The need for Newcastle United stadium expansion amid extraordinary demand for Wembley tickets
The club has been allocated 32,761 seats for the February 26 showpiece at Wembley – and it could sell many, many times that number.
The club last week announced a series of priority periods for fans following talks with the Newcastle United Supporters Trust, and season-ticket holders with 25 or more loyalty points, and who have attended Carabao Cup games, are rightly at the front of the queue.
But many, many loyal supporters will still miss out on the biggest games for the club, which gave away 10,000 half-season-tickets in December 2019 amid protests against Ashley and head coach Steve Bruce, in almost 24 years.
Some fans didn’t renew their season-tickets in protest at the way the club was being run by Mike Ashley – and they’re now at the back of the queue for Wembley seats.
The clamour for final tickets has amplified one of the issues facing the club’s owners following the takeover in late 2021 and subsequent on-pitch revival.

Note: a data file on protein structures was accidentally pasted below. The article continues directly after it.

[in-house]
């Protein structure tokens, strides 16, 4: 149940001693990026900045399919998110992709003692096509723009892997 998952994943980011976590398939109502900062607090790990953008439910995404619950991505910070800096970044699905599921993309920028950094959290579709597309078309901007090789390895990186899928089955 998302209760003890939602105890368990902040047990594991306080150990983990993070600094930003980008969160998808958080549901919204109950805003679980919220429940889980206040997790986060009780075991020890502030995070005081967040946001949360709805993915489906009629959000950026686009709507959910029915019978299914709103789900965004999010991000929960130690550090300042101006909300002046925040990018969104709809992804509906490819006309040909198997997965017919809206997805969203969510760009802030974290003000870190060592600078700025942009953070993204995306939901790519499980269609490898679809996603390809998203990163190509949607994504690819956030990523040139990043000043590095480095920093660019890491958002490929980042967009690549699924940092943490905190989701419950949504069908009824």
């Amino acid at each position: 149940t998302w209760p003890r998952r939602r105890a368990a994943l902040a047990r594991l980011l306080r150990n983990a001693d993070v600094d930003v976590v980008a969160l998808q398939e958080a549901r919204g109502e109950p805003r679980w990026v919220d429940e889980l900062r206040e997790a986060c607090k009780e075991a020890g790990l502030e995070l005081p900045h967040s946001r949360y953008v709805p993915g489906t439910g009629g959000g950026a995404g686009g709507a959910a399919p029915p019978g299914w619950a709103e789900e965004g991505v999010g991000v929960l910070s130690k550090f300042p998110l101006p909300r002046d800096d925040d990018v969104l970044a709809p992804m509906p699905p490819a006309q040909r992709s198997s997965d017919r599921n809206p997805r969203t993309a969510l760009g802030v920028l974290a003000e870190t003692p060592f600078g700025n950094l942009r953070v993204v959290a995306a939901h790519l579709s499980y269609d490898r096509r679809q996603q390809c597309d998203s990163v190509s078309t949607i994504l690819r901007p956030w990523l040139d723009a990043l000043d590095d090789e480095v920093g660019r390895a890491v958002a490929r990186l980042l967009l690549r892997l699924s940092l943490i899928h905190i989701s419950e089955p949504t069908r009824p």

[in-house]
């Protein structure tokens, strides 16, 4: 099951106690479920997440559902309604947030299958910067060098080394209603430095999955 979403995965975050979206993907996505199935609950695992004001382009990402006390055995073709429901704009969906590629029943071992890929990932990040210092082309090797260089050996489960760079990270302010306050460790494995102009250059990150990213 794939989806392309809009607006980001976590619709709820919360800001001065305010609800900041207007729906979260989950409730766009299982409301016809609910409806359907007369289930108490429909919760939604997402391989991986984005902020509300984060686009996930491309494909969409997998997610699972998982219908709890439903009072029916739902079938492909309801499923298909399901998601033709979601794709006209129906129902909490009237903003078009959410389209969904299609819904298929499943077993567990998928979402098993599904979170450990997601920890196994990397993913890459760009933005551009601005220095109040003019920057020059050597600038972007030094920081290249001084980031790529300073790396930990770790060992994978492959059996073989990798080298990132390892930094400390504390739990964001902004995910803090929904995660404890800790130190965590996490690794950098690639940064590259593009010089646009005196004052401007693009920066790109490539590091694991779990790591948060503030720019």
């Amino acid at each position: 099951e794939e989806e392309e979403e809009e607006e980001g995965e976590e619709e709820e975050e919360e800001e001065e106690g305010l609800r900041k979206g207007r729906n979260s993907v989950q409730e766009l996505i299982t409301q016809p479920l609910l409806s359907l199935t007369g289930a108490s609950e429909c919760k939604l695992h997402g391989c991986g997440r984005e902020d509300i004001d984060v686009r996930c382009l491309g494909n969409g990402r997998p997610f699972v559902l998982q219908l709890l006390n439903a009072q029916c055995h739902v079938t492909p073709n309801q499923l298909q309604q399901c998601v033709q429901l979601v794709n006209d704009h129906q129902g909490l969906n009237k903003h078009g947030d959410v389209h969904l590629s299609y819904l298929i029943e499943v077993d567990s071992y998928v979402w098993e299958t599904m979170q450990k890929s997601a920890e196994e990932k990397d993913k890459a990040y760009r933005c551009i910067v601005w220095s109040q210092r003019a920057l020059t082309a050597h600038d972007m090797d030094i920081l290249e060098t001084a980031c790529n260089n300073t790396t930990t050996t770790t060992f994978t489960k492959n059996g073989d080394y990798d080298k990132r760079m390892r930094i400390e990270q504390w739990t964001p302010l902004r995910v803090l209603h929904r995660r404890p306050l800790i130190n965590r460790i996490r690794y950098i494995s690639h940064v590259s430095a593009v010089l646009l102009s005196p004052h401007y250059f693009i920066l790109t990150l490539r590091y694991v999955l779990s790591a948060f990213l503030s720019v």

Demand for tickets far exceeds supply, just as it did when the club had a 10,000-name waiting list for season-tickets in the 1990s. We’ve seen tens of thousands of fans queuing online this season for cup tickets and a limited release of 1,000 season tickets.
Co-owner Mehrdad Ghodoussi revealed his keenness to see St James’s Park expanded last season.
Speaking to The Athletic last February, Ghodoussi said: “We’ll definitely look at expanding it. If we can get it to 60 or 65,000 thousand, amazing.”
It’s hard to see how the stadium can be expanded unless land behind the Gallowgate End, which was sold by Ashley, is somehow bought back. A high-rise development on the land was controversially approved by planners in November 2019.
Hopefully, St James’s Park, hemmed in on one side by Leazes Terrace, can still be expanded, but even a 60,000-seater stadium wouldn’t be big enough to satisfy the demand for tickets on Tyneside.
The club, in my view, was right to only sell 1,000 more season-tickets, as the more tickets that are sold on a game-by-game basis, the more supporters, ultimately, can at least watch some games over the course of a season.
St James’s Park can’t become a closed shop.